Going Hollywood

Tess Gerritsen writes today about her first and last experience as a screenwriter. It’s a funny and all-too-typical experience.

But I don’t plan to ever write another screenplay again, and here’s why: for me, it feels like writing by committee.

She’s right, that’s exactly what it is. And it’s why I like it. No, not the getting notes from executives part…but being in the writers room, cracking a story with a staff of clever, creative, and enthusiastic writers. And I like production, collaborating with directors, actors, editors, composers, set designers, location managers, casting directors, and everyone else who brings the story to life. Does the episode turn out exactly as I originally envisioned it? Can I claim it as all mine? No, but that’s also part of the fun…and yes, sometimes, the disappointment.  Which is why I happily work both as a screenwriter and as a novelist.

What prompted Tess’ anecdote was a terrific post by my friend Paul Guyot on discipline. He writes:

Discipline. The single greatest asset a writer can own. Better than talent, better than imagination, better than anything.

If you have discipline, you are light-years ahead of anyone trying to write without discipline. It is no coincidence that the best writers I know – both prose and screen – are also some of the most disciplined.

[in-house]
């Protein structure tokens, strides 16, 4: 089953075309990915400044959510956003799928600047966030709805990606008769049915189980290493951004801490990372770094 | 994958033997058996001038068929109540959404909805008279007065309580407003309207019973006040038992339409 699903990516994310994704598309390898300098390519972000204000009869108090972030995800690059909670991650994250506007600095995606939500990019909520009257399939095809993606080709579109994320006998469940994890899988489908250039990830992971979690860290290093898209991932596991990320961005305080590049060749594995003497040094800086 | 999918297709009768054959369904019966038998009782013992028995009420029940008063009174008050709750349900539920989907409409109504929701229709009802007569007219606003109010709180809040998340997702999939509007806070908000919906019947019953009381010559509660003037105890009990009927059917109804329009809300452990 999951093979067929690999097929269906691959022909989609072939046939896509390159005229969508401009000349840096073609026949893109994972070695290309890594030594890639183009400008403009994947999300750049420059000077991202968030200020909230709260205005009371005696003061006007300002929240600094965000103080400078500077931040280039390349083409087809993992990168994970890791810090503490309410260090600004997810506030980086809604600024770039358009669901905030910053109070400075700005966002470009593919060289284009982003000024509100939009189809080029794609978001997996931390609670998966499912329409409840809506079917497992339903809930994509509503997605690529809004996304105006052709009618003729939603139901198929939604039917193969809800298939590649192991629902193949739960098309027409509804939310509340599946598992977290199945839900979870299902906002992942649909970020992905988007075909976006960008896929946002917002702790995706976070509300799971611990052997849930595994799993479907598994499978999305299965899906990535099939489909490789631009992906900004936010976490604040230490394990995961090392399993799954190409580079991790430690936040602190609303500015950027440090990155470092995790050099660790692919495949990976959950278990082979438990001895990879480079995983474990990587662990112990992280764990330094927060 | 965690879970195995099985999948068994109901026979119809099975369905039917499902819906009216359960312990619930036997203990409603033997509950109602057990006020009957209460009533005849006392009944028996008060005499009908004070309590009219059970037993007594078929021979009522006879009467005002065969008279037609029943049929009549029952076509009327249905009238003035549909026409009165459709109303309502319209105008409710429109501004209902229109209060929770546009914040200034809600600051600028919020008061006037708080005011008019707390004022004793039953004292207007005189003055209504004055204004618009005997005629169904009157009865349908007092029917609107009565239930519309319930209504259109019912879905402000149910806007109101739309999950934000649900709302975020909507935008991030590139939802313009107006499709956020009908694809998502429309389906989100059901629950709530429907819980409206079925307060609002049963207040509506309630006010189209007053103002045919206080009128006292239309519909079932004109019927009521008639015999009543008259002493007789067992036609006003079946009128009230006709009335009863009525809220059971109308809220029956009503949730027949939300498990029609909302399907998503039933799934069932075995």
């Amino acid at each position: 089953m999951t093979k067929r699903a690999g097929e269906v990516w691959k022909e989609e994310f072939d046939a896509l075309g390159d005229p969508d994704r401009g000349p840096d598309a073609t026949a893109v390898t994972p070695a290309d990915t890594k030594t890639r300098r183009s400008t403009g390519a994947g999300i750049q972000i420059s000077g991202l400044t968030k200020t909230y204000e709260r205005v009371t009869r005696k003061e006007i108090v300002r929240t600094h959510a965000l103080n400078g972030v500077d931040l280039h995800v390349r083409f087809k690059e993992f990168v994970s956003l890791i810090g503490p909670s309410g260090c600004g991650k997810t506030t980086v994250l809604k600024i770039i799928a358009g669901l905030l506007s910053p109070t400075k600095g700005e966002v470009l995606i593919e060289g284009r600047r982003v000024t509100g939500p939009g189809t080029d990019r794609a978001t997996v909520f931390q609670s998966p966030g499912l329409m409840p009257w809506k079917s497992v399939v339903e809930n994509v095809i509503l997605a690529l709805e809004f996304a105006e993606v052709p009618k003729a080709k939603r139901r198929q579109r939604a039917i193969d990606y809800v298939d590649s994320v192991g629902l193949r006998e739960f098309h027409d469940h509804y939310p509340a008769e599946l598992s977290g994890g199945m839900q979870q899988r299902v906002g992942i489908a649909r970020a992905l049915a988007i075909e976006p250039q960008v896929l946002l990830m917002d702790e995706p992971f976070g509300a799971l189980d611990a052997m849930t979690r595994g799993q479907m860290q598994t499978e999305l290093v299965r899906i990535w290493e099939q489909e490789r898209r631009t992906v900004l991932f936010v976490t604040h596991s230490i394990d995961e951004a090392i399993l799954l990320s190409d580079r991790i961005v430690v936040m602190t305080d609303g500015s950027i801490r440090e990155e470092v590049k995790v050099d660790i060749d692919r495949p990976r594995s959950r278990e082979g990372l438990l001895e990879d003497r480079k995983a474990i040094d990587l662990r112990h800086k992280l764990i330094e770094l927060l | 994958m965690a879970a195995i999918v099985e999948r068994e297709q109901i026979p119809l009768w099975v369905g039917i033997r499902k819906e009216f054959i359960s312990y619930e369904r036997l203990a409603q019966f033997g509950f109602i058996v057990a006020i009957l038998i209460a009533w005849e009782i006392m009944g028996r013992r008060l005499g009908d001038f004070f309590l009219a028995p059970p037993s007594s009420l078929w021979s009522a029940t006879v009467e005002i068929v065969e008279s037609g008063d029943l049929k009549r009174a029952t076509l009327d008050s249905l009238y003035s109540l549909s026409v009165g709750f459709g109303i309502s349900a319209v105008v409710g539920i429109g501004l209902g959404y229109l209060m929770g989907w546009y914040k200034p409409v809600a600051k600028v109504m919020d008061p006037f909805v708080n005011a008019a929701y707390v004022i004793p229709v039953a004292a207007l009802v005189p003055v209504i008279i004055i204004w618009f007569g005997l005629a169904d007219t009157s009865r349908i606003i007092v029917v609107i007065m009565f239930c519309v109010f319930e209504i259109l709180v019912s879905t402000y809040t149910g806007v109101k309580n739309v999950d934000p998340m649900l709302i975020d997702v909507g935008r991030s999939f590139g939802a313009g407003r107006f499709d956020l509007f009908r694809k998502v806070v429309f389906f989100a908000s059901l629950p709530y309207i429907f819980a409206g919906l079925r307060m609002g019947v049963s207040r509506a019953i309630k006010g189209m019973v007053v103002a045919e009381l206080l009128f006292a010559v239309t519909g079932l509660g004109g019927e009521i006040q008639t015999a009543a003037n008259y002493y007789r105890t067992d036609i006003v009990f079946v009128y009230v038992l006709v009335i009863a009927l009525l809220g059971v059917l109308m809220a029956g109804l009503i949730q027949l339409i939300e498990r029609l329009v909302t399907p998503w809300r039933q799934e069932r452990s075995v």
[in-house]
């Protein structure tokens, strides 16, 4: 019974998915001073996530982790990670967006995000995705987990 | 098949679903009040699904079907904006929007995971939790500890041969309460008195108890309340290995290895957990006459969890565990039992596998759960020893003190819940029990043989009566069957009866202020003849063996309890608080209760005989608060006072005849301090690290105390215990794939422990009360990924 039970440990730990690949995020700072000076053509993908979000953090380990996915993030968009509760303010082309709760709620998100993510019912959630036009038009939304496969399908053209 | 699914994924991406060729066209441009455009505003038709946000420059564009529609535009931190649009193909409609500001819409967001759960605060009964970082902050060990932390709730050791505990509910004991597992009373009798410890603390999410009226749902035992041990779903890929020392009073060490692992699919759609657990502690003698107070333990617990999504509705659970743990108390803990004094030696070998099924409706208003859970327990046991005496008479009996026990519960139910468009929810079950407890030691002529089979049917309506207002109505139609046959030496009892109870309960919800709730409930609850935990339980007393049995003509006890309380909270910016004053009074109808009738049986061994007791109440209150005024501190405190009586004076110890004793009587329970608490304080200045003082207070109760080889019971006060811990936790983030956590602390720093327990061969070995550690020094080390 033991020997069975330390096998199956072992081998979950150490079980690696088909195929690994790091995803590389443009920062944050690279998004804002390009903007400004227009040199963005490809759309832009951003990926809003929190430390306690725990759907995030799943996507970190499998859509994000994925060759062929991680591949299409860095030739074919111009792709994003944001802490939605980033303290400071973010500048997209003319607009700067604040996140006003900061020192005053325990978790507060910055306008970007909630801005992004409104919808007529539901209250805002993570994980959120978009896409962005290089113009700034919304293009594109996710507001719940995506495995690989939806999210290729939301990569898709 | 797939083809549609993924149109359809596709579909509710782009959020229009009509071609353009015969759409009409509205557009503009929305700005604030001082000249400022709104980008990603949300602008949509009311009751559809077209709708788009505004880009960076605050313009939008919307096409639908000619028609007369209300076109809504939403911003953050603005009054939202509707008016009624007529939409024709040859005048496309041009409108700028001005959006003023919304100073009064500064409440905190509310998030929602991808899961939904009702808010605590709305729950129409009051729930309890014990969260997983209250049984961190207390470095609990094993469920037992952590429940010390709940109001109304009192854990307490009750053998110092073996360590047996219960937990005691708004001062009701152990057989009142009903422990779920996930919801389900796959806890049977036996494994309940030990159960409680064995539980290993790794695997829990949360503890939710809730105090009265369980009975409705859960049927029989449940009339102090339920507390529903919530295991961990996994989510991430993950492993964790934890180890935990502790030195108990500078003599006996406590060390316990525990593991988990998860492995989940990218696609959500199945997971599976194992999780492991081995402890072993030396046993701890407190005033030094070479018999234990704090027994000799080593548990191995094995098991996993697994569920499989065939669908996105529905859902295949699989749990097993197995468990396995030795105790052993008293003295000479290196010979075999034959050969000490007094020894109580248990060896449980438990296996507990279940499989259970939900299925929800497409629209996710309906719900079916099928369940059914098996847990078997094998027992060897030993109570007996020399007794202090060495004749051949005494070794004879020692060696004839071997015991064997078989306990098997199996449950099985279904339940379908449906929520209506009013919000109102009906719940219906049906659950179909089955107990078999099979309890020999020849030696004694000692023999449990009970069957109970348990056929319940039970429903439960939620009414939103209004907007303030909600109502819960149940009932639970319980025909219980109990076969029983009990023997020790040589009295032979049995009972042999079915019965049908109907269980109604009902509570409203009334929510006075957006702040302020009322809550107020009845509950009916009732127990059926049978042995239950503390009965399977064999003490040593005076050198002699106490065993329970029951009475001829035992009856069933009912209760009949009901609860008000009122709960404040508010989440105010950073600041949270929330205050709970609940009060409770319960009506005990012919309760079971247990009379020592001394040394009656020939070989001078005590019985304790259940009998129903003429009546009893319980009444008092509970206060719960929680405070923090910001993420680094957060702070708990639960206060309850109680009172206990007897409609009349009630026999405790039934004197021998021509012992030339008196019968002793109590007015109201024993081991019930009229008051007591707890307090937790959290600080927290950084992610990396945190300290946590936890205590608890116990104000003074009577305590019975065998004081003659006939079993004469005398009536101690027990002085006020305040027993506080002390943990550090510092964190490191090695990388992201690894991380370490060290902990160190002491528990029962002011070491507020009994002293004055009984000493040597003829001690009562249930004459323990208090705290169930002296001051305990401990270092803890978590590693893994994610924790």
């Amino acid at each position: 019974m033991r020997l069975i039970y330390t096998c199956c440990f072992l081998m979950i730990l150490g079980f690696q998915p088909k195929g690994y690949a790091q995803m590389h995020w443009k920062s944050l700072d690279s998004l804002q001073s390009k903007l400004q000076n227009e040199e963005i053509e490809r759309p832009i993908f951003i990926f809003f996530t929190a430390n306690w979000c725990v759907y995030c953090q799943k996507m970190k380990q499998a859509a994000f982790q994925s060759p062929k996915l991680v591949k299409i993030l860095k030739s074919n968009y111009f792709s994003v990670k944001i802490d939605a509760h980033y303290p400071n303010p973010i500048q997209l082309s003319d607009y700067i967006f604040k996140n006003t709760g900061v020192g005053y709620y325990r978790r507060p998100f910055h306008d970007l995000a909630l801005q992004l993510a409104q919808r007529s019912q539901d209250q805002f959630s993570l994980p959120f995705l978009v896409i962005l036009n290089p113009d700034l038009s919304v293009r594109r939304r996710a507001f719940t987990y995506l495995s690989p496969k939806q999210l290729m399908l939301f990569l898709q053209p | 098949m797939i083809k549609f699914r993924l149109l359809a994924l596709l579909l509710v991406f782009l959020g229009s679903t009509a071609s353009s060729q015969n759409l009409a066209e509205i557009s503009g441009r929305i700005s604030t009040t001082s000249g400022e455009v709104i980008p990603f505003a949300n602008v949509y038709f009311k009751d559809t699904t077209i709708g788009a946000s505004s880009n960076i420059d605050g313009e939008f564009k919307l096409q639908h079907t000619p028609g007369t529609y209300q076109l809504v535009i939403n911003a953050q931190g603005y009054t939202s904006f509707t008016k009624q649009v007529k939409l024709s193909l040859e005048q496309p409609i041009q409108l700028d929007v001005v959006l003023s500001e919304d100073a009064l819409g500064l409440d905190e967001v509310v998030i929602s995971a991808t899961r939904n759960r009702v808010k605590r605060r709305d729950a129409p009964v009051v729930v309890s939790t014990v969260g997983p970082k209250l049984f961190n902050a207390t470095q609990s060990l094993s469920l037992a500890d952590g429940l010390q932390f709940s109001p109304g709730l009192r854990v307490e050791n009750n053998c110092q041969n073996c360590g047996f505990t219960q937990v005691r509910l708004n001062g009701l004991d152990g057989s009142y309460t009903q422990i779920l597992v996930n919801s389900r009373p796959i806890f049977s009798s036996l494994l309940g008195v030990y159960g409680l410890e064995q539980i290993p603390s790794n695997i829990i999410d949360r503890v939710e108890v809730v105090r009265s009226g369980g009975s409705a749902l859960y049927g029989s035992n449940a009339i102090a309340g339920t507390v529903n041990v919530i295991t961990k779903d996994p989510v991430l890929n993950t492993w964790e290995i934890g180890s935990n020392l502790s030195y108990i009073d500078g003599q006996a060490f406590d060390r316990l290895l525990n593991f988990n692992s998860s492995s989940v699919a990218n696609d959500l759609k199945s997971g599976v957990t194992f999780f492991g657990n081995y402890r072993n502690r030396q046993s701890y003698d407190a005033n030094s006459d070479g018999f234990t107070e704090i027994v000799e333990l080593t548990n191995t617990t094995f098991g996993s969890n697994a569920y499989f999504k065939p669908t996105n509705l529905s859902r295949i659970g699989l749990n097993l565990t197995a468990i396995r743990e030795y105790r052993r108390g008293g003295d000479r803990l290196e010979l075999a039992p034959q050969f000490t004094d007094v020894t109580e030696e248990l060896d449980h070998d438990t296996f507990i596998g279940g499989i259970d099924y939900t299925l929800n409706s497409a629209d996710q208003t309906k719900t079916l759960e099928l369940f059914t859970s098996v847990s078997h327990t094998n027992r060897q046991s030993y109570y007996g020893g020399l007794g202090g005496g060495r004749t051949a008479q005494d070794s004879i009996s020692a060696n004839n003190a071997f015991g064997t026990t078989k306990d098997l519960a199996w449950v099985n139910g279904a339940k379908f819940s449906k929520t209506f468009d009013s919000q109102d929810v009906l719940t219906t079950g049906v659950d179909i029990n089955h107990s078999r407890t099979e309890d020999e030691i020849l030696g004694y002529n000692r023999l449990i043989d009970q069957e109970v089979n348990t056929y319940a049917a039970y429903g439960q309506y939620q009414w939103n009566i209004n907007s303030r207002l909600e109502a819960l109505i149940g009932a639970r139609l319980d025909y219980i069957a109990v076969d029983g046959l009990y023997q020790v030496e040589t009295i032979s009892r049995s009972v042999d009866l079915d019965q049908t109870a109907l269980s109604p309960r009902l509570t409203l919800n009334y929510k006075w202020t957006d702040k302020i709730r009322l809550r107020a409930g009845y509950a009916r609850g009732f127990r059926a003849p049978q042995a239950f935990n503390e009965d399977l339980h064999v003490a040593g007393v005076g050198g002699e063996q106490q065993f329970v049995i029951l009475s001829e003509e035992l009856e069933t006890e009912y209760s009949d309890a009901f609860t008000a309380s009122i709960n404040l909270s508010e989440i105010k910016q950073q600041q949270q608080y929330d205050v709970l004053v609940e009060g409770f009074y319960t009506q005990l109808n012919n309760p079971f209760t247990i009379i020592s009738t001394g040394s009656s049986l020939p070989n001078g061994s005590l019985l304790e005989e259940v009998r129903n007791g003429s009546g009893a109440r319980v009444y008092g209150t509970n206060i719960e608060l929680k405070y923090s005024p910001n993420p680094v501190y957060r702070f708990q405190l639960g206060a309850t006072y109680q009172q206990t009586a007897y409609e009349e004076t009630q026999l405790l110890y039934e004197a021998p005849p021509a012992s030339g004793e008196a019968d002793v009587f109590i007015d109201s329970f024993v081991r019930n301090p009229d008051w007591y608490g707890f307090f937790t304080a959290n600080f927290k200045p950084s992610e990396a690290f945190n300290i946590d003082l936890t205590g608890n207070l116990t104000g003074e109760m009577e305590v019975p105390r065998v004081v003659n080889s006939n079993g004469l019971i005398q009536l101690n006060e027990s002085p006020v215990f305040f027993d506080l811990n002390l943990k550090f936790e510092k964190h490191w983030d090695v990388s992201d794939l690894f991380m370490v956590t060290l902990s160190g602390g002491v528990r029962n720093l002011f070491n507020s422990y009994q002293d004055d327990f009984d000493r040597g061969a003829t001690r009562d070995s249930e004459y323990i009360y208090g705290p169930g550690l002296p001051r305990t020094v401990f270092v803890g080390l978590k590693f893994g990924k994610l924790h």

And it’s no coincidence that the majority of people I know who have yet to taste any real success as a writer lack discipline. And most of them don’t even know it.

Discipline. Stephen J. Cannell, of TV and multiple novels, is disciplined. Up at 4:30am EVERY day, works out for an hour, showers, eats and WRITES. Every day.

He then beats himself up for another 1000 words. I think my friend is being way too hard on himself. It’s not about getting to the computer at a set time every day and writing…it’s about getting to the computer at all.

My ass is being bitten right now. And not in a good way. My lack of discipline is not only keeping me from writing today, but its domino effect on my entire process is awful. Because my deadline doesn’t care. It continues toward me. Like a freight train. And losing one day of writing means that when I do turn in my pilot, it will not be as good as it could be. Because I lost roughly six or seven hours that could have, most likely would have, been spent making the thing better.

You can’t always force creativity, regardless of the immutable reality of a production deadline. But I have to believe that if I have a bad afternoon or a completely wasted day, that I’ll make up for it later. I’ve never missed a production deadline — there is always a finished script to prep. And I’ve only missed one book deadline in my life (by two days). So I know, in my heart of hearts, that I will get the job done. Even so, the self-doubt, anxiety and fear always comes back.

I have a tight deadline right now on a book and two big studio pitches on Tuesday to prepare for…yet here I am, writing this blog post. Is it lack of discipline? I don’t know. I’m here at the computer, my fingers on the keyboard, aren’t I?